Is Wi-Fi Still a Bright Idea?

Wi-Fi has the ability to control anything. We’ve seen Wi-Fi controlled helicopters, light switches, garage doors, and countless other things. Ideally, Wi-Fi could be used almost everywhere, but high costs and failed plans have stemmed the WiFi tide – for the moment.

Wi-Fi in Light Bulbs?

Wi-Fi in light bulbs seemed to the next big thing, judging by the funding the project got on Phil Bosua came up with the product “LIFX: The Light Bulb Reinvented,” and asked the public to help fund the project.

LIFX is a light bulb that can be controlled with a smartphone app. Users can control brightness, bulb color, set timers, and even set the lighting based on the music playing.

Sounds cool, right? The rest of the world thought so to. After setting a $100,000 goal, LIFX was able to raise over $1 million for the project between September and November 2012.

Fast forward one year later, and LIFX is crawling its way into the market. They’ve sold out of two pre-orders, one in June 2013 and the other just last month. They are planning on releasing a limited retail supply in 2014. No large-scale release seems to be in sight.

LIFX, like so many technology projects, requires a lot of resources. In fact, it cost $69 to preorder a pair of LIFX light bulbs. It is price tags such as this that cause many of these ambitious projects to fail.

Wi-Fi in the Sky?

Probably the biggest project that has been talked about is connecting entire cities with Wi-Fi. However, costs of creating these huge networks can seem out of control. In 2005, Philadelphia looked to put into place a citywide Wi-Fi network. They found that it would cost $10 million just to install the network, and another $5 million to run the network for two years.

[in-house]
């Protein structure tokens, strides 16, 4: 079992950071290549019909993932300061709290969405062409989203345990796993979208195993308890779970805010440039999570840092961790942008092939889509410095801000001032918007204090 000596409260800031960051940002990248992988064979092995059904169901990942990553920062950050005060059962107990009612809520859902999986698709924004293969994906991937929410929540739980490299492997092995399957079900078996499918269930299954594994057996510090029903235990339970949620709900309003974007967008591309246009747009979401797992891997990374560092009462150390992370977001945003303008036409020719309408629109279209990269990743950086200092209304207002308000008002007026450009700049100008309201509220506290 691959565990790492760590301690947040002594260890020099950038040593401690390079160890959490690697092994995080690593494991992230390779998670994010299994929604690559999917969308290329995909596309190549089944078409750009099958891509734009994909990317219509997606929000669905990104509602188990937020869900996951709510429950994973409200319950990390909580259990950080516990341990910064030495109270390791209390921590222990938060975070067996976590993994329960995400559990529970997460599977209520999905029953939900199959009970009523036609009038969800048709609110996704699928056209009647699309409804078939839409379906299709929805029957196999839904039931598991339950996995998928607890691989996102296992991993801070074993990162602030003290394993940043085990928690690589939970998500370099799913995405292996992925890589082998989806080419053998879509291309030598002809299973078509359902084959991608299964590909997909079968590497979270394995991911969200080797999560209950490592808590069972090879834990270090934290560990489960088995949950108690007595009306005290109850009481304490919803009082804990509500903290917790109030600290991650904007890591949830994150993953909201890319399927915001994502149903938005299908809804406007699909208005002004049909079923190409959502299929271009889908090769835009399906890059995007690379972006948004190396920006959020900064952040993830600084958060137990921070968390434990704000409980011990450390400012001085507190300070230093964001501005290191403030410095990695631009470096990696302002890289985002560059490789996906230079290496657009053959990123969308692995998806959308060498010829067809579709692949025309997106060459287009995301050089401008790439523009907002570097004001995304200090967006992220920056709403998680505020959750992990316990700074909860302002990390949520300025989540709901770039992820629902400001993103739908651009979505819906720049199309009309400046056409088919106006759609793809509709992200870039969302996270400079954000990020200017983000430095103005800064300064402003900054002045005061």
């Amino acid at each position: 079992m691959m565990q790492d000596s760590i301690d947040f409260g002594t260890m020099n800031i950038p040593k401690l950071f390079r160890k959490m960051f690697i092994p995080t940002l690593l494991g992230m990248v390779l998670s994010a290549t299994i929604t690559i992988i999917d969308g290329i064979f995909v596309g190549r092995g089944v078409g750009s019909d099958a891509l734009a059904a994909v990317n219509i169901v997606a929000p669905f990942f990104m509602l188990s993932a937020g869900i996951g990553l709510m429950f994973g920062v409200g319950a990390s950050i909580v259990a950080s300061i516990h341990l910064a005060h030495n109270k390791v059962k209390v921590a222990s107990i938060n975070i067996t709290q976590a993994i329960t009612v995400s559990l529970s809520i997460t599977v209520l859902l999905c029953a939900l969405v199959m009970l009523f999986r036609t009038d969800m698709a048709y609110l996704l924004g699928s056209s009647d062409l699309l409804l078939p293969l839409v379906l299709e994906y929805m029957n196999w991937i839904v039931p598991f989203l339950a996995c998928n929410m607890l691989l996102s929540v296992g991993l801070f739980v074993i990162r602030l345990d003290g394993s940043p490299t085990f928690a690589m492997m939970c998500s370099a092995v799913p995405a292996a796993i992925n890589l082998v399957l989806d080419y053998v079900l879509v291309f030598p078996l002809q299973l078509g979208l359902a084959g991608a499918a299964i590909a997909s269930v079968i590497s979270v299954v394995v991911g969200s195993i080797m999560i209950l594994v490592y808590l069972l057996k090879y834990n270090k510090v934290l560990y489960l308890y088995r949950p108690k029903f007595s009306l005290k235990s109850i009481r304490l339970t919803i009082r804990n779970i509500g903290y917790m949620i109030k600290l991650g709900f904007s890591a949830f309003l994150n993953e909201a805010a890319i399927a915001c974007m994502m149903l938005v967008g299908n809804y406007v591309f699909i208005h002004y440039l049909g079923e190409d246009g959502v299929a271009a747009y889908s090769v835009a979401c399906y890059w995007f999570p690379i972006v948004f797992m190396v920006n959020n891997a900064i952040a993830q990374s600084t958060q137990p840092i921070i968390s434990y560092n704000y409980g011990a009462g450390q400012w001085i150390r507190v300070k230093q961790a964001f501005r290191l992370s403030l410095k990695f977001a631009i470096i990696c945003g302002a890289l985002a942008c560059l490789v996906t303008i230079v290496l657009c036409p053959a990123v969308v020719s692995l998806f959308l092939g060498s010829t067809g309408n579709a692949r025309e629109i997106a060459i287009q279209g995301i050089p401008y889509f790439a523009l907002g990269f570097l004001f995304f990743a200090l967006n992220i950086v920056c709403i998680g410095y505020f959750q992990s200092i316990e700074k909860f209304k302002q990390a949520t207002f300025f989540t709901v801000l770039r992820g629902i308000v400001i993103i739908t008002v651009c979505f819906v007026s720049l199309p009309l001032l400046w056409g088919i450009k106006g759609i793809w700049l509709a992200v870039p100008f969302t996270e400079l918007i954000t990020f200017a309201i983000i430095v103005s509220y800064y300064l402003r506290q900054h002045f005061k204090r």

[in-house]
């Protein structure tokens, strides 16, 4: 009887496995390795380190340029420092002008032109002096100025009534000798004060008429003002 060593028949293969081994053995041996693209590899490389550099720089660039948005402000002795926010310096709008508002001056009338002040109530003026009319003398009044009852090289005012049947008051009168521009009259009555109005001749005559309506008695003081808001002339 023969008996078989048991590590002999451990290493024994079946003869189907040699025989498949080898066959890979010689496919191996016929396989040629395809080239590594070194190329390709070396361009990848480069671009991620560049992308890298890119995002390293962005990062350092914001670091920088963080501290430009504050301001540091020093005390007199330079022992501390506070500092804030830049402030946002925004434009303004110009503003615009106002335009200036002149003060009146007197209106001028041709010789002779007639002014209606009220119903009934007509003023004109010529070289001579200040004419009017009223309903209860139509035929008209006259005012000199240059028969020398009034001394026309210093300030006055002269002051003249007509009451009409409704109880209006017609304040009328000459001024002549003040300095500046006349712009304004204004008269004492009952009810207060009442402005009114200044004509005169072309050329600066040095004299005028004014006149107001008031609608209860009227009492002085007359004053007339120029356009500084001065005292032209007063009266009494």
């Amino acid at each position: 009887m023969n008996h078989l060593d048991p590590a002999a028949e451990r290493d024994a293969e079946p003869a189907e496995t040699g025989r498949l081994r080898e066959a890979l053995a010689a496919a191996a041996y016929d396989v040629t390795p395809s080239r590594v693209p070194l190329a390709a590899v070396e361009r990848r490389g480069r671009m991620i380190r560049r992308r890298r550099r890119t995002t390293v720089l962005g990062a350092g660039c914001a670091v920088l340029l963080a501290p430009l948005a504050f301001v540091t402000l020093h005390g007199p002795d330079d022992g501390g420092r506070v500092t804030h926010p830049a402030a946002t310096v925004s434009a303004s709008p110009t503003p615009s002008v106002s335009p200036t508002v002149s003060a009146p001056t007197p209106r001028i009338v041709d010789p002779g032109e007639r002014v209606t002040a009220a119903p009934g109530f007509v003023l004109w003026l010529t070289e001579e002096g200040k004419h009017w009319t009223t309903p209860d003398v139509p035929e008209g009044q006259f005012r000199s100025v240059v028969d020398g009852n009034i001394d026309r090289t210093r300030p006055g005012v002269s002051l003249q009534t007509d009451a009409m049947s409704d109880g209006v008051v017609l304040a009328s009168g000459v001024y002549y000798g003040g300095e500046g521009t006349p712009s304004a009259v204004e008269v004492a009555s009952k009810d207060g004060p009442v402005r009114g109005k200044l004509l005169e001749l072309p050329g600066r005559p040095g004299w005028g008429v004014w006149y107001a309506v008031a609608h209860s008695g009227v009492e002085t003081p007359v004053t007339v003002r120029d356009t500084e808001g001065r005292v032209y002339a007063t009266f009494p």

The issue was widespread. Between 2005 and 2007, many cities received proposals to install citywide Wi-Fi. These proposals often promised no cost to the cities.

Looking back on that now, it is easy to see why it failed. Millions of dollars of equipment was needed, and many times was even installed. However, the costs of running these networks weren’t sufficiently accounted for, forcing the projects to shut down.

By 2008, companies such as AT&T and EarthLink, decided to shut down all of their planned networks. And the Wi-Fi craze came to an abrupt halt.

Where is Wi-Fi Now?

With the developments of high-speed mobile service, such as 3G and 4G LTE, there has been less of a push to redevelop citywide Wi-Fi. Also, in almost every city, shops will provide free Wi-Fi to customers who are inside or near their building. Cable companies are also building small wireless networks that offer free Wi-Fi to their customers.

With these options available, it has become harder to convince cities to take on the cost of citywide Wi-Fi. Minneapolis decided to take a chance, but the city had to sign a 10-year contract for $12.5 million in order to get the network up and running.

The advances in technology should make the costs of attempting citywide Wi-Fi less expensive than in the past. That’s what the city of Los Angeles is hoping.

This past August, Los Angeles began seriously considering creating a citywide Wi-Fi network. Los Angeles Councilman Bob Blumenfield believes creating such a network is necessary for success in today’s digital world. In 2007, it was estimated that creating a network to cover the entire city would cost $62 million.

Cisco hopes that their technology will encourage more cities to invest in citywide Wi-Fi. They believe wireless mesh networks can help drive costs down, while still providing strong wireless access. Cisco also believes service providers can expand their business into citywide wireless networks, and take advantage of the unfulfilled market.

However, until a major city successfully develops a low cost network, it will be hard for others to take a chance on a project that failed miserable just five years ago.

Will Los Angeles restart the craze?

Photo: Phil BousaKickstarter

Author -

Jess Hutton is passionate about Internet connectivity in developing nations and a fair, open Internet for all. She tinkers with trivia, Twitter, and in-home tech.

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